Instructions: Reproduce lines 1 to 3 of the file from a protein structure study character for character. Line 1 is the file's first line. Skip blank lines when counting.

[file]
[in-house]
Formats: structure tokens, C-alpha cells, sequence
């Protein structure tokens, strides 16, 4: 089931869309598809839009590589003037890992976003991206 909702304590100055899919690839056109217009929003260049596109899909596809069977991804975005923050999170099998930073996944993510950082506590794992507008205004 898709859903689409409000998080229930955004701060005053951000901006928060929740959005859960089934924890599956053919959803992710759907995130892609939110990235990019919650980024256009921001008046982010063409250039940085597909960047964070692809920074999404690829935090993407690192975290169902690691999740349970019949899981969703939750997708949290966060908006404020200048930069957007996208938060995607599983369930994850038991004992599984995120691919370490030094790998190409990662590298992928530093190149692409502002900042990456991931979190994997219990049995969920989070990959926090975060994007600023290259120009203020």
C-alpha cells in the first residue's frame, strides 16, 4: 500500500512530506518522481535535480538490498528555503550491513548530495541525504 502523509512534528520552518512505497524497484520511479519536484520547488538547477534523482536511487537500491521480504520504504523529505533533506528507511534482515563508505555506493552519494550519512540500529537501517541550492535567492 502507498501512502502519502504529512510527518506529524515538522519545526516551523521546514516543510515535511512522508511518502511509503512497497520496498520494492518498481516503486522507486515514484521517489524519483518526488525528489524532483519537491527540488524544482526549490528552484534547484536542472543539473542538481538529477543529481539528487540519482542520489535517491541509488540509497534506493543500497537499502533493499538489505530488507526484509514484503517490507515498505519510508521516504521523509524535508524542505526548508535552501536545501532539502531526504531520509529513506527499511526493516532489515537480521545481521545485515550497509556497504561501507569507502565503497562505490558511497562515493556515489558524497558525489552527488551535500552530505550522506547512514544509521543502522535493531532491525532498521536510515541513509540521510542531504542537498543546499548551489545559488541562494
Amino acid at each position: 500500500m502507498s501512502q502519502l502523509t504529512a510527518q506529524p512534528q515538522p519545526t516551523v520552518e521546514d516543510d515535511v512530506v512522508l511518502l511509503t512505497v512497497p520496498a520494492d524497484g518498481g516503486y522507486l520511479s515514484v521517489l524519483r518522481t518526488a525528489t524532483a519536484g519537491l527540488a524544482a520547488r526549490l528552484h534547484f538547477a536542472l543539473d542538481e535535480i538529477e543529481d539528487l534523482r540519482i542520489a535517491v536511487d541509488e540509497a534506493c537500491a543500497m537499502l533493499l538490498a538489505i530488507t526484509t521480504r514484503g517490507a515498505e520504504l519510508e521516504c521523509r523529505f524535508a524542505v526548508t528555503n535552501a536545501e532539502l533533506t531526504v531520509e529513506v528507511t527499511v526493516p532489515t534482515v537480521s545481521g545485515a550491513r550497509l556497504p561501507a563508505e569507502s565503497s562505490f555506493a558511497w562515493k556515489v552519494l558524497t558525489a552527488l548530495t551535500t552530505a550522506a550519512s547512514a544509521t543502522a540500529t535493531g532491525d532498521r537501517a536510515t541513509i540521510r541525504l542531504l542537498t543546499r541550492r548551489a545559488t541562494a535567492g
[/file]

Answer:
[in-house]
Formats: structure tokens, C-alpha cells, sequence
């Protein structure tokens, strides 16, 4: 089931869309598809839009590589003037890992976003991206 909702304590100055899919690839056109217009929003260049596109899909596809069977991804975005923050999170099998930073996944993510950082506590794992507008205004 898709859903689409409000998080229930955004701060005053951000901006928060929740959005859960089934924890599956053919959803992710759907995130892609939110990235990019919650980024256009921001008046982010063409250039940085597909960047964070692809920074999404690829935090993407690192975290169902690691999740349970019949899981969703939750997708949290966060908006404020200048930069957007996208938060995607599983369930994850038991004992599984995120691919370490030094790998190409990662590298992928530093190149692409502002900042990456991931979190994997219990049995969920989070990959926090975060994007600023290259120009203020």